Date: June 19, 2016
Author: Ben Everill, AAP

Day lurks, but Lowry kicks clear

World No.1 Jason Day surged into contention and is stalking a nervous bunch of non-major winners, but he’ll still need something special to chase down runaway leader Shane Lowry after the third round was completed at the US Open.

Day produced an impressive four-under-66 in the third round, rallying from 45th into a tie for ninth at one over par at Oakmont Country Club.

All eight of the players above him have yet to claim a major championship, ensuring his presence will increase the nerves as they hunt the biggest win of their lives.

But Lowry set up a huge cushion at the top with a sublime 65, leaving the Irishman at seven under, four clear of Americans Dustin Johnson (71) and Andrew Landry (70) at the top.

“That’s one of the best rounds of my career,” Lowry said.

“I just have to stay in the moment and stay patient.”

Day remains quietly confident given the history of those above him.

Lowry has never finished higher than ninth in majors, although he did win a World Golf Championship event last year.

Landry, the world No.624 remains the biggest surprise packet.

The little-known Texan, on major debut, sits tied second at three under.

Johnson has 11 top-10s in majors, famously bombing on several occasions, including last year’s US Open at which he had a 4m putt to win, only to three-putt and miss a playoff.

England's Lee Westwood is tied fourth with American Daniel Summerhays at two under.

Westwood has 11 top-five finishes in majors, nine of which are top-threes, without ever claiming a win.

Branden Grace is one under in sixth and Sergio Garcia and Scott Piercy sit at even par.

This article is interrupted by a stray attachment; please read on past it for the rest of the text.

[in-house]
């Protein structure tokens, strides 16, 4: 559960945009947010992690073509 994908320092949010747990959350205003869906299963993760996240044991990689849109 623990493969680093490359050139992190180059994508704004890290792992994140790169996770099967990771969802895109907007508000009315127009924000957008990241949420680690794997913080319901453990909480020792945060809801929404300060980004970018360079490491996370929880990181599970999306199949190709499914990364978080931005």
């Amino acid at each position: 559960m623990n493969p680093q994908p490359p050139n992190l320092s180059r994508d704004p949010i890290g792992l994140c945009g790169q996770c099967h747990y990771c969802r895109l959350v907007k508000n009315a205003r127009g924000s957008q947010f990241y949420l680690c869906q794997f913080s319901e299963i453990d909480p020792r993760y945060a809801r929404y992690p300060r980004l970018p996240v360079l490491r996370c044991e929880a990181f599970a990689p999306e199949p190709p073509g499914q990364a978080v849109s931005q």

Garcia is in his 72nd major and holds 20 top 10 finishes and is four times a runner-up.

Day hasn’t given up on a second career-defining trophy.

"It depends how they look at it," a diplomatic Day said of the potential nerves.

"It's good to have a major under my belt, but I'm just trying to win the tournament. That's all I want to do is try to win the tournament.

"I think I've given myself an opportunity getting there."

Day is seeking to become the first player to win a major with an opening round 76 or higher since Jack Fleck won the 1955 US Open.

Having trailed by 10 after round one, a win would mark the largest comeback over the final 54 holes in US Open history.

Former world No.1 Adam Scott is the other Australian hope as the 2013 Masters champion sits just a shot further back at two over after he parred his final hole on resumption today for a 72.

Cameron Smith offset five third-round birdies with the same number of bogeys to sit six over, while Marc Leishman remarkably couldn’t make one birdie in a round of 77 that left him seven over.